These companies have fought long, hard battles to get Open Source into the corporate data centers. It was an uphill battle, requiring education on a concept new to many people. They couldn’t just blaze a path for themselves, they had to prove an entire business model; explain its viability, its resulting products, and value. The developers and executives at these companies fought a hard, honest war and have established a beach head.
The Marines have blazed the trail. No mucking around with convincing a CIO that “not just anyone can update their source automatically” and that Open Source companies can generate real value, revenue with a product you COULD use for free. The value they’ve provided has EARNED Open Source (as a defined concept) the respect of IT purchasers/developers/users to be treated as equals.
After fighting with both hands tied behind the back (education process, incumbent vendor FUD, giving product for FREE) they’re winning their fair share of market; true to their values and they’re being rewarded for their hard work and this commitment to Open Source.
I’m baffled. Why are none of these leaders speaking up about people taking what THEY’VE worked for (CIOs willing to buy Open Source when it meets their needs) and turning it into something confusing, less valuable, and ultimately NOT what Open Source is?
These companies have partnerships, alliances, webinars, back scratching, with a new breed of “open source” (term used lightly and incorrectly) companies who find no need in actually being Open Source. I’m not dogging OS companies having partnerships with proprietary vendors; I think there’s plenty of room in the world for FOSS and proprietary code to coexist. MySQL and SAP; no problem. Good for MySQL, good for SAP. I take issue with them building partnerships, sponsoring conferences, etc with companies claiming to be Open Source that are not.
These companies are short sighted if they don’t see that by offering to let these new entrants muck with, distort, nudge, and ultimately dilute the term “Open Source” that their long term prospects diminish. Five years from now, Open Source could be identified by confusion, vendor lock-in, and ultimately probably some nasty litigation/complaints made quite public. Picture this: Customers buy services from these new “open source” companies only to find out later they don’t have the “things” they thought made open source compelling. For instance, the ability to customize their own GUI of an open source application (mockup here) How about being allowed to fork a project if the original vendor isn’t providing the best service?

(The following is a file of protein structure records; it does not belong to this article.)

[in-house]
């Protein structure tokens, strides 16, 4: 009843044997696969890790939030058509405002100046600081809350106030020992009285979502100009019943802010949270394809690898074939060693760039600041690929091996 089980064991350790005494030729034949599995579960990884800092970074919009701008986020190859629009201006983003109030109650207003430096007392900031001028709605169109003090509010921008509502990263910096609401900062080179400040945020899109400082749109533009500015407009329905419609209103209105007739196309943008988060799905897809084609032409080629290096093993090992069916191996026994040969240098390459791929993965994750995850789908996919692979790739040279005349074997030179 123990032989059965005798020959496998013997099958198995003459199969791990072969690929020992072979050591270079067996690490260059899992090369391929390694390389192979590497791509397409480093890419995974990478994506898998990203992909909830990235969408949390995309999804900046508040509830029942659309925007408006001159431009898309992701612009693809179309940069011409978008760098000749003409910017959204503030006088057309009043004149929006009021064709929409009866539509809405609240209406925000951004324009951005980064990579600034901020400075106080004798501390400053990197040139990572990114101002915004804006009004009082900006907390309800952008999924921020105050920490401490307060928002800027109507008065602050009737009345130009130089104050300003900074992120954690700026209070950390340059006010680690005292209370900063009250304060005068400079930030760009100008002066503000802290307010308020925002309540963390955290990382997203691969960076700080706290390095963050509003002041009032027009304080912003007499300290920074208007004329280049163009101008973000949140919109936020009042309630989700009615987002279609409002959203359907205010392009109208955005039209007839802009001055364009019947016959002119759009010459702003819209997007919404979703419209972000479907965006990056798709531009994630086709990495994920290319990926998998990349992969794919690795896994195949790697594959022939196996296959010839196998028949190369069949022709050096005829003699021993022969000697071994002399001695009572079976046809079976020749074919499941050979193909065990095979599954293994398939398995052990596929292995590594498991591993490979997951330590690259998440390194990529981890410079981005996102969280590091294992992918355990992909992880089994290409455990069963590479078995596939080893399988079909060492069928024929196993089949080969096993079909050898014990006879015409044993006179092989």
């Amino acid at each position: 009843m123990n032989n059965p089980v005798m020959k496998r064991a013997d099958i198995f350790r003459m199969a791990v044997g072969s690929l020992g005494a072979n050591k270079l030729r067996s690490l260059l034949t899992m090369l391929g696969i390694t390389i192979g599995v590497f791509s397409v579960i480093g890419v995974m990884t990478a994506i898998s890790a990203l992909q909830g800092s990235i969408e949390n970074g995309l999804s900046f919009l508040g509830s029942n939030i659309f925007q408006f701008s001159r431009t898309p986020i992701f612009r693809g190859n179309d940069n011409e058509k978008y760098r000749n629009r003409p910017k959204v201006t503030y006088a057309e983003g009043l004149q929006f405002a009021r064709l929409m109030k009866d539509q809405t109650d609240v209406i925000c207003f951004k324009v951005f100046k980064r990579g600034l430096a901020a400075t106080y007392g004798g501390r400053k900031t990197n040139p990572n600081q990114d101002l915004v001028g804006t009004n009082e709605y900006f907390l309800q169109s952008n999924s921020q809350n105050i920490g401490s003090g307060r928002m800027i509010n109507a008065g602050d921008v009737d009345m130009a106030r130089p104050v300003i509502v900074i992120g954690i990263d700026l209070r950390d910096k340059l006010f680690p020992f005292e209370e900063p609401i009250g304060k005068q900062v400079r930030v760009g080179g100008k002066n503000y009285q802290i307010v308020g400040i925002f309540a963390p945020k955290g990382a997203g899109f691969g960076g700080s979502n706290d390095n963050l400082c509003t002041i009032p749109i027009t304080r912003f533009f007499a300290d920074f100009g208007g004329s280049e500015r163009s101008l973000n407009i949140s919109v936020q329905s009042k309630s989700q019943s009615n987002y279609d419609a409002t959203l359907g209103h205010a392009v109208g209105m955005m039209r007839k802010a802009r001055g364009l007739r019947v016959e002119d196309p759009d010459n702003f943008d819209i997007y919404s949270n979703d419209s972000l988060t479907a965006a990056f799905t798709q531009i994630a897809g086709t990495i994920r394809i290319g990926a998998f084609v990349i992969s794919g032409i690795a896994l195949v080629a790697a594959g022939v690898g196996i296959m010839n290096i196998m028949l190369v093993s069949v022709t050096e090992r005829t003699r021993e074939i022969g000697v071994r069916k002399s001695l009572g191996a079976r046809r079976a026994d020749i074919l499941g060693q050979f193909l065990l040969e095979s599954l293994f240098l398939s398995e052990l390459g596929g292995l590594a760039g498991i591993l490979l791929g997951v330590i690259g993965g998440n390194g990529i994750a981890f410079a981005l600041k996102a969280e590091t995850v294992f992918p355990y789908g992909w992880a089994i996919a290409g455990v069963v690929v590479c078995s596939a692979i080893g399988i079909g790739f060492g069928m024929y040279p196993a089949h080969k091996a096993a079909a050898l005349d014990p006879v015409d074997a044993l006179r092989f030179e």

MySQL, Redhat, IBM, Apache, Eclipse, HP, Novell: You all have a stake in making sure Open Source is not a concept to invite scrutiny and mistrust. You have significant influence and can help your own business stay healthy by keeping Open Source real, and healthy. Why associate in partnerships with companies claiming to be Open Source without adhering to the same honest commitment to Open Source that you have? You are helping companies that dilute the value of Open Source for everyone; it may, temporarily, benefit their and your bottom line but what happens when the term Open Source becomes just as useless as “100% Organic,” “Money Back Guarantee,” and “As Seen on TV?“
I suppose, the final question might be, do they even know? Are these companies taking the claim of Open Source at face value? Open Source is a trusting environment; perhaps it was just assumed they were OSI approved (that’s the Open Source thing to do)?